Good thinking – 7 – intentional curiosity

thanks Emily Morter at

Good thinking is not about answers; it’s about questions. And where do we discover our great questions? They are triggered by our curiosity.

And therein lies the problem for many adults — we “lost” our curiosity as we progressed through our formal schooling. As kids we were curious about EVERYTHING. But as we progressed through school we were rewarded for answers and, over time, our questions and our curiosity atrophied.

Is that a problem? YES! IT’S A PROBLEM!

Why? Because we will be unprepared for the future unless we are curious about how it might be different from, or the same as, today.

We are in the midst of developing a webinar and a hybrid course focused on preparing leaders for the future so they will not being taken by surprise. And, quite naturally, the opening phase of the process is the old and obvious advice of “scan the horizon.” The tough part comes with addressing how you might do so.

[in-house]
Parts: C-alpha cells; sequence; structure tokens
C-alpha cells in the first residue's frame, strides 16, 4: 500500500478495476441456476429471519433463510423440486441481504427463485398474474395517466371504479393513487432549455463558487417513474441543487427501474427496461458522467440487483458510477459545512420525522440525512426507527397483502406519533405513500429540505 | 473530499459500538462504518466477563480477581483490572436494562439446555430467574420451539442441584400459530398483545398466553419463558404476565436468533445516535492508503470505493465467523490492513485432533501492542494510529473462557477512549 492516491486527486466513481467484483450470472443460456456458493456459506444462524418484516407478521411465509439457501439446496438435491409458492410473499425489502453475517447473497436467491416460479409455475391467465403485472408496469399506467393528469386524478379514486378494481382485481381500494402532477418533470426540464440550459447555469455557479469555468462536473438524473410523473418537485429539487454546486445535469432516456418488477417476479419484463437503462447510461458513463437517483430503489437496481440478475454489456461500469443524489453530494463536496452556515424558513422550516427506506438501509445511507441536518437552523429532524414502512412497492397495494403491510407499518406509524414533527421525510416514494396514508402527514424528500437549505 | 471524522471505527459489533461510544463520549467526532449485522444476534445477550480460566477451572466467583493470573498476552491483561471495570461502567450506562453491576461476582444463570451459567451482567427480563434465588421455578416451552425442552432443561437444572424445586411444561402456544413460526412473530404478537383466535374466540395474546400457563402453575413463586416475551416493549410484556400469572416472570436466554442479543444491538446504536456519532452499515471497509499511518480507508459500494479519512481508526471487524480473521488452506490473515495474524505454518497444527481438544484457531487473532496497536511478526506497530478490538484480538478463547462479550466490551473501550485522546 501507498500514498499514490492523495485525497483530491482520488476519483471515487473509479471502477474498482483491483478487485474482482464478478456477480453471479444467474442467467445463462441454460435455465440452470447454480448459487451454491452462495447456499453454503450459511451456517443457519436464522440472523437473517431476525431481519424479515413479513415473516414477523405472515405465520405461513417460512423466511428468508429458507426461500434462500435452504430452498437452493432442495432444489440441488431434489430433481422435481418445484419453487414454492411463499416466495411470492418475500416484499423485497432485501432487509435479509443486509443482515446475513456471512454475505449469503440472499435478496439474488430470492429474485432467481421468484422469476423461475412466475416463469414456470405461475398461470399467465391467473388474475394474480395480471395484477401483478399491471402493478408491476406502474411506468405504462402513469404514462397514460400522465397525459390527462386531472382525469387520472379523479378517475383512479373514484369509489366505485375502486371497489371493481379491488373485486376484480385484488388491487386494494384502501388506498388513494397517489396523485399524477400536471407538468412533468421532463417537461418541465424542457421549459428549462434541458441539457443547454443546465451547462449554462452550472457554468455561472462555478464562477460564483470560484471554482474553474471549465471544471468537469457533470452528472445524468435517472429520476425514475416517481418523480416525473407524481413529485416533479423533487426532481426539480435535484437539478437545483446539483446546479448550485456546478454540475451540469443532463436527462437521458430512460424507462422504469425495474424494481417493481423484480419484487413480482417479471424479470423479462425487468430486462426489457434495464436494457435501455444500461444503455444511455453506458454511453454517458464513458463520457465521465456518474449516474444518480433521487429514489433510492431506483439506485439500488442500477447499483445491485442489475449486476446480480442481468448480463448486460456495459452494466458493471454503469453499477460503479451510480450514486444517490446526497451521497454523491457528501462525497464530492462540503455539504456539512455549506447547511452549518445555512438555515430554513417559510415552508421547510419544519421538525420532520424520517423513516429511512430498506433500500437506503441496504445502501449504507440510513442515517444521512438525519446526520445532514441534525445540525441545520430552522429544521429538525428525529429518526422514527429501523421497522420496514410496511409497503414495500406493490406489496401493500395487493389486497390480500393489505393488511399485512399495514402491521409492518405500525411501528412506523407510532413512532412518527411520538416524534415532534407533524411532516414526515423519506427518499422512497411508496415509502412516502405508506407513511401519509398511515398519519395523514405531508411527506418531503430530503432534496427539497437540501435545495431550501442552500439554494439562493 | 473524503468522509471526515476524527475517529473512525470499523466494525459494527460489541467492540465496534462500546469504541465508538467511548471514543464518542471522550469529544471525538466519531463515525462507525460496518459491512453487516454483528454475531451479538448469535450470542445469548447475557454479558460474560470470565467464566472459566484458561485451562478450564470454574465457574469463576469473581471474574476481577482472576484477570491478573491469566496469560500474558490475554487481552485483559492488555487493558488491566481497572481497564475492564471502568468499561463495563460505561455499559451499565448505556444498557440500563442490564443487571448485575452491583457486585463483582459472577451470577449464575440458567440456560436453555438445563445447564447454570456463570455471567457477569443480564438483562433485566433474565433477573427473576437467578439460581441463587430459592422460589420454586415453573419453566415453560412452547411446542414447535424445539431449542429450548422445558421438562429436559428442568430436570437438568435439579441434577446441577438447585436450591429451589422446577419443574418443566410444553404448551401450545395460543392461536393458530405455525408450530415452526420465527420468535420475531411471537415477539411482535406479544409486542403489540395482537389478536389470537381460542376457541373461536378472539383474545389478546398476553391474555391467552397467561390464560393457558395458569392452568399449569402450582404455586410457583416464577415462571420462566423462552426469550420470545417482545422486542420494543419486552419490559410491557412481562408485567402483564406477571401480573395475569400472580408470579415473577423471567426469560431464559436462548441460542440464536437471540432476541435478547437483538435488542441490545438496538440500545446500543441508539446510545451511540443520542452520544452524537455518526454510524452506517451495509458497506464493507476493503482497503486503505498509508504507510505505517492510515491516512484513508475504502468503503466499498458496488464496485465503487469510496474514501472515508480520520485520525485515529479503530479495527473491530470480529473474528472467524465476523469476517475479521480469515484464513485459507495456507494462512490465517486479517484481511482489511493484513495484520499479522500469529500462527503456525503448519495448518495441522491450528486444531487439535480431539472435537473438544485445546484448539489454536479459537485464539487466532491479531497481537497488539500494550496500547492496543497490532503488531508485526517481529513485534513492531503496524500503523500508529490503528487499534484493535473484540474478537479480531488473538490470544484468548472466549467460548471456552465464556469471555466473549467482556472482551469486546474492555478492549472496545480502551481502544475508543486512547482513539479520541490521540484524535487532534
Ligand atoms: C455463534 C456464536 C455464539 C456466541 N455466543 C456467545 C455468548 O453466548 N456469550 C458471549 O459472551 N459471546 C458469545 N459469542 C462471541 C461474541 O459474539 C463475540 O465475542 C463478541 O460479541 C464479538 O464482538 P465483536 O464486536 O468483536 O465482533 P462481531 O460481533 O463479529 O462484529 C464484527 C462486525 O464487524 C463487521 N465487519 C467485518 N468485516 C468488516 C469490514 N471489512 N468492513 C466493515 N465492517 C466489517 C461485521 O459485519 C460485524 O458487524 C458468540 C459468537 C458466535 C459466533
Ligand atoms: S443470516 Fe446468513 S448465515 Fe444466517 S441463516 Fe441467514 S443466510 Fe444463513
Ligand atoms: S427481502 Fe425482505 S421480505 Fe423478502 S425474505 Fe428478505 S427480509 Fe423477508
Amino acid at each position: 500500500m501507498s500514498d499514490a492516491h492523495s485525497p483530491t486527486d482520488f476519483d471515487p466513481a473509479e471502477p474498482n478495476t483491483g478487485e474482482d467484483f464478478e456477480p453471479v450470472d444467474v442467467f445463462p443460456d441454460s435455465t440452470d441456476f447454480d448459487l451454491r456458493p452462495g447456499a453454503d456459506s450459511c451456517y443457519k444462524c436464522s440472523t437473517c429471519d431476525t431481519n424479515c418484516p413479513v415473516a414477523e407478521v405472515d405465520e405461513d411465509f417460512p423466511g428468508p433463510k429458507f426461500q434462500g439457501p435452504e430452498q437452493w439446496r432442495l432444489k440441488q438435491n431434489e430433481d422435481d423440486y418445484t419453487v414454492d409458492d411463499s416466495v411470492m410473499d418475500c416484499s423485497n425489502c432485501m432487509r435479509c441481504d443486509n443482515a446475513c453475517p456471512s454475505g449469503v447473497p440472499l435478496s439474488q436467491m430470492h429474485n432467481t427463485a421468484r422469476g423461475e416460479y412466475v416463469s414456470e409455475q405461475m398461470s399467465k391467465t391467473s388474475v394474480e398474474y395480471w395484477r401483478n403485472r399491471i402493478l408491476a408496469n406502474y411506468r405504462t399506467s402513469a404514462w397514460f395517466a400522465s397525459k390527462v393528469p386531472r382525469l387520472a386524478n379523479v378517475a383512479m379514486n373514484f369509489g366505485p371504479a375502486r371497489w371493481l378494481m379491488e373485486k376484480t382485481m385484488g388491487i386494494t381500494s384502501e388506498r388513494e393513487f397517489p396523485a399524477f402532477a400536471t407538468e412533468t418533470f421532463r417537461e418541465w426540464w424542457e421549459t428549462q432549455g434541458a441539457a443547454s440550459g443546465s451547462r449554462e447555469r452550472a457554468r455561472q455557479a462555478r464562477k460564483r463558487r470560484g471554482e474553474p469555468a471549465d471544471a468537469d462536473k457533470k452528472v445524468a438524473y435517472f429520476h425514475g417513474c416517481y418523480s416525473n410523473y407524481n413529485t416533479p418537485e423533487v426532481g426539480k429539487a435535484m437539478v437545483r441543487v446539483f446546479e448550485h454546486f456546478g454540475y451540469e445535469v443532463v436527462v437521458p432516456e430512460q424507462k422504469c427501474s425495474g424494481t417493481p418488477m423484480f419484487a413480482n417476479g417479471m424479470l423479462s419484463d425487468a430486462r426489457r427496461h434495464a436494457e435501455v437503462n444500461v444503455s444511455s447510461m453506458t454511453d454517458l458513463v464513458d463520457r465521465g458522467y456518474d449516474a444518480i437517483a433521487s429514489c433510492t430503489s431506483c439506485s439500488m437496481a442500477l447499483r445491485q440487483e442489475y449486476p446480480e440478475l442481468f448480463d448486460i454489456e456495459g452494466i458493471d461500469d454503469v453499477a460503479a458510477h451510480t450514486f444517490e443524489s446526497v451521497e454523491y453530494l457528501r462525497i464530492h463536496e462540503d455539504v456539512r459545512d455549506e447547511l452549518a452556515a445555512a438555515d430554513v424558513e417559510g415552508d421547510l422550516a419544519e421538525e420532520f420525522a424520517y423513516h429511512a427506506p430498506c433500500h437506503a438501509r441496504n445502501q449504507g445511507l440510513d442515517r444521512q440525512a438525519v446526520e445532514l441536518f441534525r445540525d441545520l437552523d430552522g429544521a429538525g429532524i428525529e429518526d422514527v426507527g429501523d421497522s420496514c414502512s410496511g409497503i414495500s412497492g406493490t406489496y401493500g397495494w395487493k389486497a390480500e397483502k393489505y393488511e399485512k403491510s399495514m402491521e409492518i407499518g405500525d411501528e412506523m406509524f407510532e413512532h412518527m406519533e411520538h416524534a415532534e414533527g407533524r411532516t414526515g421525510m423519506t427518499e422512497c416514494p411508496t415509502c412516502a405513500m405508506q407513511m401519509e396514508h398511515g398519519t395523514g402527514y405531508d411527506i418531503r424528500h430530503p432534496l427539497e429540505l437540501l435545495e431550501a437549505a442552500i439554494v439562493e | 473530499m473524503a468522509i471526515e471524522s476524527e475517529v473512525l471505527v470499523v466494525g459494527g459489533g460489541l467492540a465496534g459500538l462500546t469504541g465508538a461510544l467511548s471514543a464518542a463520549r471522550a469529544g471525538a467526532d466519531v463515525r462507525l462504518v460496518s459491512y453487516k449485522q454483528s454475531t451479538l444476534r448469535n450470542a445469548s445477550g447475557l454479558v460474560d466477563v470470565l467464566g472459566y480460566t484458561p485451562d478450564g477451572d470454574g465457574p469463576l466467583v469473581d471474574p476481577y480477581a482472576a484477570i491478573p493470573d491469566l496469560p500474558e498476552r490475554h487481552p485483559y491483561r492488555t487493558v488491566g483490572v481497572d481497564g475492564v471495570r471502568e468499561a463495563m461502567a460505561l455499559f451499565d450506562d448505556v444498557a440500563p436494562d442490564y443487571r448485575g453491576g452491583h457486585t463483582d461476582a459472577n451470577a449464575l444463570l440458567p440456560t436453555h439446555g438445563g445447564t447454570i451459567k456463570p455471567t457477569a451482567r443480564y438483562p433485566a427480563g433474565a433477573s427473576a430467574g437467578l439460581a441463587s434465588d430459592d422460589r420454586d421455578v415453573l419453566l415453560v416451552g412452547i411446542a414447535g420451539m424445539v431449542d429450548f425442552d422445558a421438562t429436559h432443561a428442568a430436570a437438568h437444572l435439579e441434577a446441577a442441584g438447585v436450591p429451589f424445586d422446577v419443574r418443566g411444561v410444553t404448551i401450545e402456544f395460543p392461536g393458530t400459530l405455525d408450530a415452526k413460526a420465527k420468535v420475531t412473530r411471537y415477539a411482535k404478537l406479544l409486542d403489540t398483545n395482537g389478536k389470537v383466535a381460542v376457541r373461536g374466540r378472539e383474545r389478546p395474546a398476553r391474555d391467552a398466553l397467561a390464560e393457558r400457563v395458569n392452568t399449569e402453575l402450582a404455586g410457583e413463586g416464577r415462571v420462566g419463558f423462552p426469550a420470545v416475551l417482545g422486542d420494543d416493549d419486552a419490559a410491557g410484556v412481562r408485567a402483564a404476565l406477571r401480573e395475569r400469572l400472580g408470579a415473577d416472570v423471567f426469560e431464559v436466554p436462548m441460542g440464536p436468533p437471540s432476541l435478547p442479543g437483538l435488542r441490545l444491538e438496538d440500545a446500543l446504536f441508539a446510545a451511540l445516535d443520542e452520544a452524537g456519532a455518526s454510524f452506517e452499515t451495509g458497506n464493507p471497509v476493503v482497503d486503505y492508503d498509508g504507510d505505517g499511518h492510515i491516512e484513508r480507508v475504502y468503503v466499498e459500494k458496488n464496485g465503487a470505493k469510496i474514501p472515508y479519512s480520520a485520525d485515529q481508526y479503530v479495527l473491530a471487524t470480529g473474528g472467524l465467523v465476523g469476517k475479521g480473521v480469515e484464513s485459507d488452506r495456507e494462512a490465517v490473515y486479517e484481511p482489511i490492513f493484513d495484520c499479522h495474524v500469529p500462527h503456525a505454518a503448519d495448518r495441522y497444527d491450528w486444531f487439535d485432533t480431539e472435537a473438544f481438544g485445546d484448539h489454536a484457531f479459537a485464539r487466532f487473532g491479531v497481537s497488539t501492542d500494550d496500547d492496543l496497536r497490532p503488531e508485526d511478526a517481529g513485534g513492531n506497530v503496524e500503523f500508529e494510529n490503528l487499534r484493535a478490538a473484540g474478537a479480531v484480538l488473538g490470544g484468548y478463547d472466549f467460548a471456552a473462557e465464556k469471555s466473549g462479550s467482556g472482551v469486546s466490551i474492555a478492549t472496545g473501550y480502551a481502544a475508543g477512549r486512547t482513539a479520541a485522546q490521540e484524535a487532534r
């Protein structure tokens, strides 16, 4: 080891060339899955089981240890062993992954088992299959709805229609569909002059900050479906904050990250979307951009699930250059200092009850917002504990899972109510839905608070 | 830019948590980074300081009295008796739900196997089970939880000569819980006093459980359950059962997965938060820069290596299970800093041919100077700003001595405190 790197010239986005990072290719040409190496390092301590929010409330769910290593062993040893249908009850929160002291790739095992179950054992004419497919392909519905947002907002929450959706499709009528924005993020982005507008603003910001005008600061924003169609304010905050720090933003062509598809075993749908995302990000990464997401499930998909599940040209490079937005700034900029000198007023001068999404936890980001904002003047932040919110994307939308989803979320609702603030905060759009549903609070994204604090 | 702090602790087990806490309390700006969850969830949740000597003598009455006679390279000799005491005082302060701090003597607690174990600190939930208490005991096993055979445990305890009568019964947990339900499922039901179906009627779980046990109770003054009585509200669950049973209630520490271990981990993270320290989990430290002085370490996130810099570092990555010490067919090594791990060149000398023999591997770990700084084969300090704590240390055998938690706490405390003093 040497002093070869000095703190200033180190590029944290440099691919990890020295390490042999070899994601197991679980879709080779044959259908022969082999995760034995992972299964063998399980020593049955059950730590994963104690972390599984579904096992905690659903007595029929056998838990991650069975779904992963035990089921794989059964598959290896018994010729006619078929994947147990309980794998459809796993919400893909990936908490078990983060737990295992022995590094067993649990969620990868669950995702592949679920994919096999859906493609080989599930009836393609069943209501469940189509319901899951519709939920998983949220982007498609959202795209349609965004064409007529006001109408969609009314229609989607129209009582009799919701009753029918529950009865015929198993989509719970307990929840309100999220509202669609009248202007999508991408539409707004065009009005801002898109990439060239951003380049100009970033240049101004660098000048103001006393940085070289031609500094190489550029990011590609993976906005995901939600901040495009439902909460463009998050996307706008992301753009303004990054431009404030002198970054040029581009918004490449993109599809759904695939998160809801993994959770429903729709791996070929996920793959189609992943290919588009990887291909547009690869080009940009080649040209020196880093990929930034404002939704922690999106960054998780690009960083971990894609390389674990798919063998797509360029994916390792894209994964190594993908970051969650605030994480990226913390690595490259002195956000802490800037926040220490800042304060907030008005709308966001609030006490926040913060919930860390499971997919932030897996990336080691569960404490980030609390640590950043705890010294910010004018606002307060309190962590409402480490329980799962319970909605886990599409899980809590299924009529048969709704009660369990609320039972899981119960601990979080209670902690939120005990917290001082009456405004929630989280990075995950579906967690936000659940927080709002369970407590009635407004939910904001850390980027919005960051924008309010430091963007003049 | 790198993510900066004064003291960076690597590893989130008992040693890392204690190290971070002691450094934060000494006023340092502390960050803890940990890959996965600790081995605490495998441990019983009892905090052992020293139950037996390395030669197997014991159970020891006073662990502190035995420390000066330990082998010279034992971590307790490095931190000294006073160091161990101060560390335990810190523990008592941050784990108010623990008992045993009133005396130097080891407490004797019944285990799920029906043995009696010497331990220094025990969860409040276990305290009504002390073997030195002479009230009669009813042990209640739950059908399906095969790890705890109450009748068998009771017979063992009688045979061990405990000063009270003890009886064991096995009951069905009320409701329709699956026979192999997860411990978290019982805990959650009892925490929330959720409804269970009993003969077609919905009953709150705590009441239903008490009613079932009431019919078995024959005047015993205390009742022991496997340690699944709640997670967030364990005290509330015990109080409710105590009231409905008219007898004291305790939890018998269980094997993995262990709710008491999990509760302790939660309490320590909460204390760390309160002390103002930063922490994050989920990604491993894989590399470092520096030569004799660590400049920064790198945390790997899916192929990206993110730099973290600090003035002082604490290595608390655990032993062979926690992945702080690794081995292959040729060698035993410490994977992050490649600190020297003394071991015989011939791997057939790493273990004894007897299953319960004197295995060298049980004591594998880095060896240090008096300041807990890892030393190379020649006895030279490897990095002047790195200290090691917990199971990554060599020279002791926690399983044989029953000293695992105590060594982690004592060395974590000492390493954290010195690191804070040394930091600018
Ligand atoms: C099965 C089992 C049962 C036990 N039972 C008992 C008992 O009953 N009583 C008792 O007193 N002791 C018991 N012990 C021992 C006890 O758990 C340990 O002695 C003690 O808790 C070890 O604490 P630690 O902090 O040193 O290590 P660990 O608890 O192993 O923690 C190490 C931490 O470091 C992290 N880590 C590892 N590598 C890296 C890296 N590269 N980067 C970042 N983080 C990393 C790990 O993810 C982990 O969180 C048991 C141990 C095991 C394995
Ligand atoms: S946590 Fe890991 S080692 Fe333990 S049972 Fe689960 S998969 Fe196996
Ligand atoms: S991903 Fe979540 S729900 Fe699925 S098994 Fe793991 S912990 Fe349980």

Our answer is that you have to become intentionally curious. How might you do that? One recommendation is to change your thinking by intentionally changing your vocabulary. Here are three examples.

  • Instead of asking “What is that?” you might ask “What could that be?”
  • Instead of asking “What should we do?” you might ask “What might we do?”
  • Instead of asking “Why did that happen?” you might ask “What does that signal?”

Do you have recommendations about becoming more curious? Please send them to I promise to respond. Thanks for the help.

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